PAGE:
Martin O’Neill has always been the right manager to defy the odds. He transcended all expectation to guide Leicester City to League Cup glory in 1997 and 2000 and created a stylish and slick outfit with Aston Villa who don’t nearly resemble Paul Lambert’s team of the past two seasons.
With the Republic of Ireland, he is faced with a very similar task. Ireland are currently on a six-game stretch without a victory, stretching back to a 3-0 win over Latvia in a friendly last November.
Since then they have been distinctly underwhelming, losing at home to Serbia and Turkey at the Aviva Stadium, scraping draws against Italy and Costa Rica before a 5-1 annihilation at the hands of Portugal just prior to the World Cup. Rewind back to 2001 and Mick McCarthy’s Ireland side were drawing 1-1 against the same opponents and beating Holland en route to qualifying for the World Cup in 2002. A lot has changed since.
Unfortunately for the men in green, the proceeding decade has witnessed a steady decline as they tumble further and further away from the higher reaches of international football. Failing to qualify for the World Cup in Brazil proved to be the last straw for Giovanni Trapattoni, as he left Martin O’Neill with a mountain to climb if he is going to return Ireland to a major tournament. Whilst it is true that only two years ago they qualified for Euro 2012 but that tournament served only to remind the Irish fans, no matter how triumphantly vocal they were, how far behind their country lagged against Italy, Spain and Croatia. O’Neill’s main job now is to really give the fans something to sing about.
A home friendly against Oman on Wednesday night provides the perfect opportunity for O’Neill and assistant Roy Keane to peruse over their options for the Euro qualifier against Georgia. O’Neill’s squad, which contains Robbie Brady, Stephen Quinn and Anthony Pilkington, suggests that he is open to experimenting somewhat and give some of the younger players a chance to impress.
Brady, still only 22, has featured prominently in the Premier League for Hull City and has proven that he can offer an exciting outlet on the wing. Given that he has only six caps to his name O’Neill may be wary about placing his trust in him but it is forward-thinking youngsters that Ireland are crying out for. Years have gone by when they have relied on the attacking industry of Robbie Keane and Kevin Doyle but now O’Neill must implement a degree of balance and ensure the fans that goals can come from throughout the team.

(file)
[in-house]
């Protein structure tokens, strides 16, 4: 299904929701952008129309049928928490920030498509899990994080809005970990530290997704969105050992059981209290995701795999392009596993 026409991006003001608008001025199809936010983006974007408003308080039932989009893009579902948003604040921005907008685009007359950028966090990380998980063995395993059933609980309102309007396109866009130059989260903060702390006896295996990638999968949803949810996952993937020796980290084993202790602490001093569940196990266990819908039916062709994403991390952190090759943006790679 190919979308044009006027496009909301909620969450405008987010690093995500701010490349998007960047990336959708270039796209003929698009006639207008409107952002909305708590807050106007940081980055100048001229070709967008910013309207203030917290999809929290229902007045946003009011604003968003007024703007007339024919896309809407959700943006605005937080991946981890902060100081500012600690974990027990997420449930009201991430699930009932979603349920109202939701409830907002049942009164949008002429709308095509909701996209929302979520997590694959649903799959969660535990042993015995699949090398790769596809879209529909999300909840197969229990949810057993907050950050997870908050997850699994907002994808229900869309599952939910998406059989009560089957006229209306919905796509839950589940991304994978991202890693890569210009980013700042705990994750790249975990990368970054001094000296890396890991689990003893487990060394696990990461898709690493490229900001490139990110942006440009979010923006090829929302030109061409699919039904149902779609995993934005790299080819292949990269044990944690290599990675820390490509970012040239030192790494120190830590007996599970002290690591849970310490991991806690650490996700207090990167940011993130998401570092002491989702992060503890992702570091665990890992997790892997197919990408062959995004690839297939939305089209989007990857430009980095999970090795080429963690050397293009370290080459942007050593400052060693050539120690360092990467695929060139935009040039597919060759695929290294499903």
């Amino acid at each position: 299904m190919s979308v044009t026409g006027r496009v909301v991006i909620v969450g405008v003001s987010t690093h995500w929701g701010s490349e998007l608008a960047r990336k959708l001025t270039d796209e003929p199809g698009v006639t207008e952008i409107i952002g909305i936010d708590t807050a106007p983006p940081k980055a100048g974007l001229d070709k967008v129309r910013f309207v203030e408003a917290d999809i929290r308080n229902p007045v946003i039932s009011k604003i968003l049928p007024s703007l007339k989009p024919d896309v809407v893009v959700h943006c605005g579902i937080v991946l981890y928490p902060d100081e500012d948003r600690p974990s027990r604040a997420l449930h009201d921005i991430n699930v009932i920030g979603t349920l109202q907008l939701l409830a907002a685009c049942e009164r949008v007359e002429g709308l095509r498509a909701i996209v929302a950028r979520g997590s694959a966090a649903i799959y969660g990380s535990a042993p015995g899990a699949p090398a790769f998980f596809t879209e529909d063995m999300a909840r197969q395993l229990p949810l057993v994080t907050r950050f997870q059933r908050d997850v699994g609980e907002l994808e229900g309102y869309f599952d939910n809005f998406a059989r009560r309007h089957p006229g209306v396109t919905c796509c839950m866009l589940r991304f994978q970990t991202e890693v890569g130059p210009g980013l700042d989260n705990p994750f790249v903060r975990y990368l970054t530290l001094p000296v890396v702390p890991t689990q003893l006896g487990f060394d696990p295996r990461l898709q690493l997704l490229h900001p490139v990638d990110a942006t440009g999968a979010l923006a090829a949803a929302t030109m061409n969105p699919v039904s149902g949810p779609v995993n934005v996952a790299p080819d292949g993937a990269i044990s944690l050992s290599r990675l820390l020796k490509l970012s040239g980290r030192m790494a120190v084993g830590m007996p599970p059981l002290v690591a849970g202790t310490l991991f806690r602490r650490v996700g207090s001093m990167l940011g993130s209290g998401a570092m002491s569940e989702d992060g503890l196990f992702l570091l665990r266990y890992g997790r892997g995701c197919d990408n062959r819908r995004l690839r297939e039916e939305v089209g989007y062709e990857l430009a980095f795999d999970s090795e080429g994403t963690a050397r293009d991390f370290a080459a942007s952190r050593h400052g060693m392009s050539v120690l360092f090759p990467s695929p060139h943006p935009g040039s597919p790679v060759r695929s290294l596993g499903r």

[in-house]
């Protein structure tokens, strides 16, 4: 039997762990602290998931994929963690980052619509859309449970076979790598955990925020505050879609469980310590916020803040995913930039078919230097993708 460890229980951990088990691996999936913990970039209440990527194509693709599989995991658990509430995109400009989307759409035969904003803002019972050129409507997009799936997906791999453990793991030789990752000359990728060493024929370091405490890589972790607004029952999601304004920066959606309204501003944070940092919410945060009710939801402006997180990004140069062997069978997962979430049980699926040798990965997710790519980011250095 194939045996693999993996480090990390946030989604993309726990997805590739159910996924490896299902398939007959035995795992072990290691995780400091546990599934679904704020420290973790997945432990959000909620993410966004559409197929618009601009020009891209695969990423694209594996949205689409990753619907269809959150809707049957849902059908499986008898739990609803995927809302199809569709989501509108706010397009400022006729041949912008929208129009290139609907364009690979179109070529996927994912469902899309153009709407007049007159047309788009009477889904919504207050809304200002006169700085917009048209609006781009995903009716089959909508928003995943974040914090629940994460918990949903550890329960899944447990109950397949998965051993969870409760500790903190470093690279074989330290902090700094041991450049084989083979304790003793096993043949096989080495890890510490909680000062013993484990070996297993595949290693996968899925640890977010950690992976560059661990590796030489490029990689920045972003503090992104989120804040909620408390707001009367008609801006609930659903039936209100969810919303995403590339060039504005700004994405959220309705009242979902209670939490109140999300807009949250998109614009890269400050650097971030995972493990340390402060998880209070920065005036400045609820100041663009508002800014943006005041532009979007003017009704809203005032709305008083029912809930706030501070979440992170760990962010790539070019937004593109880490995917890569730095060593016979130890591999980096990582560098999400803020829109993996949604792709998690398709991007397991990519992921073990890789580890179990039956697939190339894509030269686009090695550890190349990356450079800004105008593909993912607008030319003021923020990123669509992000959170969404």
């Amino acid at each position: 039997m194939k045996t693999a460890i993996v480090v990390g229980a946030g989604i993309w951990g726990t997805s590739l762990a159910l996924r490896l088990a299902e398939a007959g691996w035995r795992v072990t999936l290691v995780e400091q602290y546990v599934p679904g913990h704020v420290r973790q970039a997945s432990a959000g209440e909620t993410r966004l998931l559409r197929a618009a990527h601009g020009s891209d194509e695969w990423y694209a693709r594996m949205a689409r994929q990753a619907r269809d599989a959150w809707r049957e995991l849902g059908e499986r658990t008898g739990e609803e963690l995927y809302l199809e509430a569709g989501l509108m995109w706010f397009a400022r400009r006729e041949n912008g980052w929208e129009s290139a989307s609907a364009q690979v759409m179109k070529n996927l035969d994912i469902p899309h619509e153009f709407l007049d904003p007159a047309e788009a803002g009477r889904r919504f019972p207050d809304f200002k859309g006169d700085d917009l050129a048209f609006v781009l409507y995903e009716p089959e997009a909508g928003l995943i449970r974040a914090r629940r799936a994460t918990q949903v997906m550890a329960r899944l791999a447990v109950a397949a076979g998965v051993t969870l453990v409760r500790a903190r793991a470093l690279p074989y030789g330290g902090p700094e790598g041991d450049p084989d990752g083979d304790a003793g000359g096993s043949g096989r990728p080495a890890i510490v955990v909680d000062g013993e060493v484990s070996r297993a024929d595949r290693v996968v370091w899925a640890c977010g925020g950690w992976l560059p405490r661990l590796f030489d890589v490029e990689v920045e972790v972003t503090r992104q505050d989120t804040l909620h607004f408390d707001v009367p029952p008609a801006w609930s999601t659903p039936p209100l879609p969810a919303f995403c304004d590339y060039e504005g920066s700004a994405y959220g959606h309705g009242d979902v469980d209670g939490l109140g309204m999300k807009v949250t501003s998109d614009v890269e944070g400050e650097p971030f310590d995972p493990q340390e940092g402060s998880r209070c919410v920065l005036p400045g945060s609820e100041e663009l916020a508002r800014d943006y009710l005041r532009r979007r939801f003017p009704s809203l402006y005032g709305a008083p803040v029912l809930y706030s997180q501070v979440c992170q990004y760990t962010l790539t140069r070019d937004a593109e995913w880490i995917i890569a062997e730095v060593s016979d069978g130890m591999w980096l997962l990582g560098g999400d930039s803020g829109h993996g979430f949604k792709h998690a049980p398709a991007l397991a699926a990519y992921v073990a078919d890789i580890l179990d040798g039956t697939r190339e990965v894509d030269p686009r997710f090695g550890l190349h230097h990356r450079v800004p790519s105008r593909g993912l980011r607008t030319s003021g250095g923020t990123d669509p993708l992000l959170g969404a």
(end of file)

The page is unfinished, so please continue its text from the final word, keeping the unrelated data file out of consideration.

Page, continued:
Shane Long is another player who could potentially alleviate the weight on the Keane-Doyle axis but he desperately needs to add more goals to his game if he is going to spearhead an Irish resurgence. He has always been an endearing figure up front with his relentless work-rate but he has never managed to surpass eight goals in a full season in the Premier League which suggests that Ireland may need a more prolific marksman to kick-start their revival.
Goals may be a problem for O’Neill’s men but the more immediate and critical issue that lies in the squad is in defence. Marc Wilson and Stephen Ward are capable defenders but John O’Shea is 33 and still playing regular first-team football with Sunderland which always creates a higher risk of fatigue for a player of that age.
Seamus Coleman had an encouraging campaign with Everton but he is more attuned at bombing up the right flank than fulfilling his defensive duties. More than anything, O’Neill will miss the dominant presence of Richard Dunne, who has retired from international football. The Irish defence will need to adapt quickly without their leader as they start their preparations for a tough qualifying process.
The worrying thing for O’Neill though is not necessarily the defenders he has, it is the lack of defenders that he may have.The integration of youth into the national set-up is worrying in terms of defensive cover and it may prove decisive when they come up against Germany and Poland over the course of the next 12 months. O’Neill named a provisional 36-man squad for the Oman game and there were no uncapped players in sight, showing the lack of progression for Irish football which is not helping the currently stagnant and underwhelming crop of players.
Aiden McGeady’s return to the Premier League with Everton seems to be producing glimpses of his old form after a shaky start in January when he looked to seriously lack fitness but his inclusion in Roberto Martinez’s early-season shake-up will have pleased O’Neill as he looks to add as much creativity and pace to his starting line-up. The same could be said for James McClean, who featured consistently for Wigan Athletic in the Championship last season and can also bring fire and fight to Ireland’s attacks but he is currently tackling a long-term injury, which only creates further headaches for his nation’s manager.
The outlook ahead of the qualifying campaign for the Euros is far from rosy for the Emerald Isle as the squad continues to huff and puff without a fresh injection of new faces. O’Neill has to be more fearless than Trapattoni if he is to get this team to a major tournament once again.
A trip away to the minnows Georgia will always be tough considering the distance travelled but a home friendly against Oman in front of the ever-singing Irish band is the perfect opportunity for O’Neill’s men to express themselves and prove that they have the quality and character required to sustain a difficult qualification programme that pits them against Germany, Poland and Scotland.